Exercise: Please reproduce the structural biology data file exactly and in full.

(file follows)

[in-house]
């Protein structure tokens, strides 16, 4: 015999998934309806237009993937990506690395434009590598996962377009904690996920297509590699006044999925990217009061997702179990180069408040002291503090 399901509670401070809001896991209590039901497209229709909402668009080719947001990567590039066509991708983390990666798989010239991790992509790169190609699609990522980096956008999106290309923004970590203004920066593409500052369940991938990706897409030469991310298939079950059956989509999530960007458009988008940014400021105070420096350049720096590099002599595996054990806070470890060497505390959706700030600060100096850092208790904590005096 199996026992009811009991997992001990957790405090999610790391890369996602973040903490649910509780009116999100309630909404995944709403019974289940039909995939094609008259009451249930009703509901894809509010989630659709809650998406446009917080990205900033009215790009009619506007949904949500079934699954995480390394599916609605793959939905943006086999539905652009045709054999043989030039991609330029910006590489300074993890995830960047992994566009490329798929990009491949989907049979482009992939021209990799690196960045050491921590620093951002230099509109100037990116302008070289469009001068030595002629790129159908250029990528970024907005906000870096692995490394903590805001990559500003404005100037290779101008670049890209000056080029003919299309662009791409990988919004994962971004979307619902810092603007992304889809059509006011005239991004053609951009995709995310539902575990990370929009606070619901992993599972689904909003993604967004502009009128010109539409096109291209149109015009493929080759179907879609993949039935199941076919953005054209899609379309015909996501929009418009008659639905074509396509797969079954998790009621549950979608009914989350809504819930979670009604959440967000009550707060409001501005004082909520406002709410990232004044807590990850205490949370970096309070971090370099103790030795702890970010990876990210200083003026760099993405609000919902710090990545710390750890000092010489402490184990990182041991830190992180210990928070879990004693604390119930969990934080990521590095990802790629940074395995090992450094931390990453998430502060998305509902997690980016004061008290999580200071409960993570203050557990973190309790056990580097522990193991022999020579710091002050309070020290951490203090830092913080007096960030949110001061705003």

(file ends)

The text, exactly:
[in-house]
């Protein structure tokens, strides 16, 4: 015999998934309806237009993937990506690395434009590598996962377009904690996920297509590699006044999925990217009061997702179990180069408040002291503090 399901509670401070809001896991209590039901497209229709909402668009080719947001990567590039066509991708983390990666798989010239991790992509790169190609699609990522980096956008999106290309923004970590203004920066593409500052369940991938990706897409030469991310298939079950059956989509999530960007458009988008940014400021105070420096350049720096590099002599595996054990806070470890060497505390959706700030600060100096850092208790904590005096 199996026992009811009991997992001990957790405090999610790391890369996602973040903490649910509780009116999100309630909404995944709403019974289940039909995939094609008259009451249930009703509901894809509010989630659709809650998406446009917080990205900033009215790009009619506007949904949500079934699954995480390394599916609605793959939905943006086999539905652009045709054999043989030039991609330029910006590489300074993890995830960047992994566009490329798929990009491949989907049979482009992939021209990799690196960045050491921590620093951002230099509109100037990116302008070289469009001068030595002629790129159908250029990528970024907005906000870096692995490394903590805001990559500003404005100037290779101008670049890209000056080029003919299309662009791409990988919004994962971004979307619902810092603007992304889809059509006011005239991004053609951009995709995310539902575990990370929009606070619901992993599972689904909003993604967004502009009128010109539409096109291209149109015009493929080759179907879609993949039935199941076919953005054209899609379309015909996501929009418009008659639905074509396509797969079954998790009621549950979608009914989350809504819930979670009604959440967000009550707060409001501005004082909520406002709410990232004044807590990850205490949370970096309070971090370099103790030795702890970010990876990210200083003026760099993405609000919902710090990545710390750890000092010489402490184990990182041991830190992180210990928070879990004693604390119930969990934080990521590095990802790629940074395995090992450094931390990453998430502060998305509902997690980016004061008290999580200071409960993570203050557990973190309790056990580097522990193991022999020579710091002050309070020290951490203090830092913080007096960030949110001061705003």